Searching For Sugar Man? He Just Popped Into the Record Store

rodriguezCourtesy Andreas Knutsen Rodriguez and Andreas Knutsen

Sunday night, when the Best Documentary feature is announced at the Oscars, you can be certain which film Andreas Knutsen and his fellow staff of Other Music will be rooting for.

Last year, on April 25, the 38-year-old manager and head buyer had barely opened the store when in walked a man with long black hair. Mr. Knutsen almost dropped his coffee.

During his years working for the East Village’s largest indie-music record store, Mr. Knutsen had been pushing customers toward a 2006 reissue of “Cold Fact,” a “tripped-out, fuzz-heavy” 1970 album recorded in Detroit by Rodriguez, a long-forgotten singer who he describes as “part Jose Feliciano, Bob Dylan, and Love’s Arthur Lee, all in one.”

But here before him was unmistakably the same Mexican-American man on the legendary album cover, but face aged by four decades. And Rodriguez, the subject of “Searching for Sugar Man,” wanted to shake his hand.

The musician wasn’t much of a conversationalist. He had a whispery, hard-to-hear voice, Mr. Knutsen recalled by phone in a Texas drawl. His humility only gave him even more star power. “We get a lot of music icons in the store, but I got chills meeting him,” he said. “We were down the block from Joe’s Pub where Rodriguez was rehearsing for a surprise concert that night after his Tribeca Film Festival screening, and he popped in with Matt Sullivan from his reissue label, Light in the Attic. Sullivan had graciously explained to Rodriguez how Other Music supported his career in our own small way, and Rodriguez was as kind as could be.”

In 2006, Mr. Knutsen reviewed “Cold Fact” in the Other Music online weekly newsletter, which does not have the reach of Rolling Stone but holds considerable sway over the buying habits of indie music lovers of New York and across the world. Over 25,000 people read the rave review.

“We’ve since sold 300 copies — that’s a pretty big deal for a marginalized indie album,” said Mr. Knutsen.

Lasting fame seemed just around the corner for Sixto Díaz Rodriguez in 1970 when Sussex, a subsidiary of A&M records, released “Cold Fact,” but that album and his subsequent 1971 release, “Coming from Reality,” were crashing commercial failures in the United States. After A&M cancelled his contract, Rodriguez disappeared. There were widely reported rumors of suicide. He wasn’t dead — just poor and obscure, doing odd jobs in Detroit. Half a world away, a whole other story was unfolding, however.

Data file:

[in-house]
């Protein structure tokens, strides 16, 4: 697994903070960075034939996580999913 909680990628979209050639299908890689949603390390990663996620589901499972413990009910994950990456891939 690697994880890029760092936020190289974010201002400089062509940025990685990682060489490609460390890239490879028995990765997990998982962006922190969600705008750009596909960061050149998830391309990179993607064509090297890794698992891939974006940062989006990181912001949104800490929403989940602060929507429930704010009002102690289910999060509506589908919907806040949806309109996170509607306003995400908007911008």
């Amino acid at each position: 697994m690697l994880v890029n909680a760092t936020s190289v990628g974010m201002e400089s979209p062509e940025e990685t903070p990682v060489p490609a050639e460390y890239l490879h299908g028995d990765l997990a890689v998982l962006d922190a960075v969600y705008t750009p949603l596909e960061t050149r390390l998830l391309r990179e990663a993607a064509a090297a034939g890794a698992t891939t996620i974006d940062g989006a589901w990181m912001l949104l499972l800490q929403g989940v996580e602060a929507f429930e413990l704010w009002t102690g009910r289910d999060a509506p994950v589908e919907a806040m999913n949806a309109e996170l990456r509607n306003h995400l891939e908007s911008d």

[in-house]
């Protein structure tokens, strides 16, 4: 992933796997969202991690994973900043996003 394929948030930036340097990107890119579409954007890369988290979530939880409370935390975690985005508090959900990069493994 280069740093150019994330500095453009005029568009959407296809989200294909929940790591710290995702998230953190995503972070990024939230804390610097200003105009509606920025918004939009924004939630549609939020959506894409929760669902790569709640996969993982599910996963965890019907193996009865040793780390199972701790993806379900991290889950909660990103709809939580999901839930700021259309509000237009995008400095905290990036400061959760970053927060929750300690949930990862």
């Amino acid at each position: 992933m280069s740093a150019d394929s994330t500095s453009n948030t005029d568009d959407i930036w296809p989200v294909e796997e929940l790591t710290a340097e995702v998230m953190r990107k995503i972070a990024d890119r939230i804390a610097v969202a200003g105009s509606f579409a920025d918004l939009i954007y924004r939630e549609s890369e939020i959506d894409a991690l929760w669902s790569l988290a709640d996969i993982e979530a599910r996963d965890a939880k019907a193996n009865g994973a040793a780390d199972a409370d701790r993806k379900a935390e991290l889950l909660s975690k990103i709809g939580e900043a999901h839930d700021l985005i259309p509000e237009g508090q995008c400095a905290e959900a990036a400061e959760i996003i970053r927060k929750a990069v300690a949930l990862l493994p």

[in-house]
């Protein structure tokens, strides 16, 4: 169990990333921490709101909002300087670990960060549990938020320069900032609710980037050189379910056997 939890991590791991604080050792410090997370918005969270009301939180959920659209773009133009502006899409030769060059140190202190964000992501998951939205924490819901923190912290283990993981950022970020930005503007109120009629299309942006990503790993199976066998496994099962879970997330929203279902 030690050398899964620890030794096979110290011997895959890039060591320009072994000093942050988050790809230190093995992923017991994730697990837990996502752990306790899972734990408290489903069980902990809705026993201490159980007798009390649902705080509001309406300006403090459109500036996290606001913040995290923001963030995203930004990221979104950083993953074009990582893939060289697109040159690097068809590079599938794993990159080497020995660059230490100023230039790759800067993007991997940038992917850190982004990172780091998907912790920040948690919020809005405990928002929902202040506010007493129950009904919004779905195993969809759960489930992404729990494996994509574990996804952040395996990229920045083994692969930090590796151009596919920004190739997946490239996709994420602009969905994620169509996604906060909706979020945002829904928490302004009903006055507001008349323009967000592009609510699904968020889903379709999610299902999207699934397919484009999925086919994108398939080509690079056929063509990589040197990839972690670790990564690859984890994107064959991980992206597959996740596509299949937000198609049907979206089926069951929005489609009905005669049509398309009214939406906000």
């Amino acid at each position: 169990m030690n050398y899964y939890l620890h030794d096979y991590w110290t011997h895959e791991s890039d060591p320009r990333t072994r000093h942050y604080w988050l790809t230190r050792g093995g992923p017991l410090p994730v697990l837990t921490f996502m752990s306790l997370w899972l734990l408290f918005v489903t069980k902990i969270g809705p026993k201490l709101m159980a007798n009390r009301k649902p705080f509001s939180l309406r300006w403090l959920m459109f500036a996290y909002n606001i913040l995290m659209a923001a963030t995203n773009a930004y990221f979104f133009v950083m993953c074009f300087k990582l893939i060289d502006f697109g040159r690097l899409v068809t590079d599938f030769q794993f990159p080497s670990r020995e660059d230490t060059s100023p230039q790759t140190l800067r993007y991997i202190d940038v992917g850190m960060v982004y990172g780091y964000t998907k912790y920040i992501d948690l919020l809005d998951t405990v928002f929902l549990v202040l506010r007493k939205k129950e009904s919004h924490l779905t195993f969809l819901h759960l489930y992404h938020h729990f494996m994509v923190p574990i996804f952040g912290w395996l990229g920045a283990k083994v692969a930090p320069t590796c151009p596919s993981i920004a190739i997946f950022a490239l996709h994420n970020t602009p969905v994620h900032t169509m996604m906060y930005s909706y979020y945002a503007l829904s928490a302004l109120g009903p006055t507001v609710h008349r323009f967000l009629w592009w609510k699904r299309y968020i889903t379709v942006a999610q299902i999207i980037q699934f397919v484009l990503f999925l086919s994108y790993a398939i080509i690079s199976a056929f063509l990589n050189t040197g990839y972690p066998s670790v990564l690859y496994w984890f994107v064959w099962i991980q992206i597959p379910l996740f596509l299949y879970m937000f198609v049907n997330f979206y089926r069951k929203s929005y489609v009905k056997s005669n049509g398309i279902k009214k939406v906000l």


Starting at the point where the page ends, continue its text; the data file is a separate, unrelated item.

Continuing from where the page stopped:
Unbeknownst to Rodriguez, he was becoming a music legend in South Africa, a demi-god on par with Jimi Hendrix.

An immensely pleasurable film, “Searching for Sugar Man” is as much about the journey of Rodriguez’s diehard fans as it is about the man himself. Its story is at turns mysterious, comedic, and triumphant. The film was an Audience Award winner at Sundance when it debuted, has vacuumed up just about every significant award before the Oscars, and has grossed $3.3 million. This is a number Hollywood execs may laugh at, but for those in the documentary world that kind of box office is the Impossible Dream.

It’s clear that Mr. Knutsen is still as deep a Rodriguez fan as those who championed the musician in the movie. And like the film’s director, the 38-year-old Knutsen is Swedish and came to America in 1997. Swedish? Yes, he explains, he lived in Austin for six years before moving to New York (“A girl, what else?”) nine years ago. He heard about Other Music by word of mouth, and has not wanted to change jobs for a second.

Co-owner and founder Chris Vanderloo is rightly proud of his head buyer’s valuable sonar, but as a 47-year-old he remembers hearing a bootleg copy of “Cold Fact” well before 2006. Such bootlegs are what kept the name Rodriguez on the lips of rock aficionados for three decades while it was out of print. But with Mr. Knutsen’s rabid enthusiasm for the reissue back in 2006, Vanderloo was delighted to stock the nicely-packaged CD. “We keep niche inventory in stock,” he said. “We stay small and stay alive.”

Asked if he has a prescient tip for another undiscovered musical gem, Mr. Vanderloo modestly deferred to Mr. Knutsen, who had a clear choice: the Drag City Records reissue of the 1972 album “Artist Proof,” the first proper album of Chris Darrow, singer-songwriter from the 1960s psychedelic band Kaleidoscope.

But this Oscar weekend, the only music he’s playing is by Rodriguez.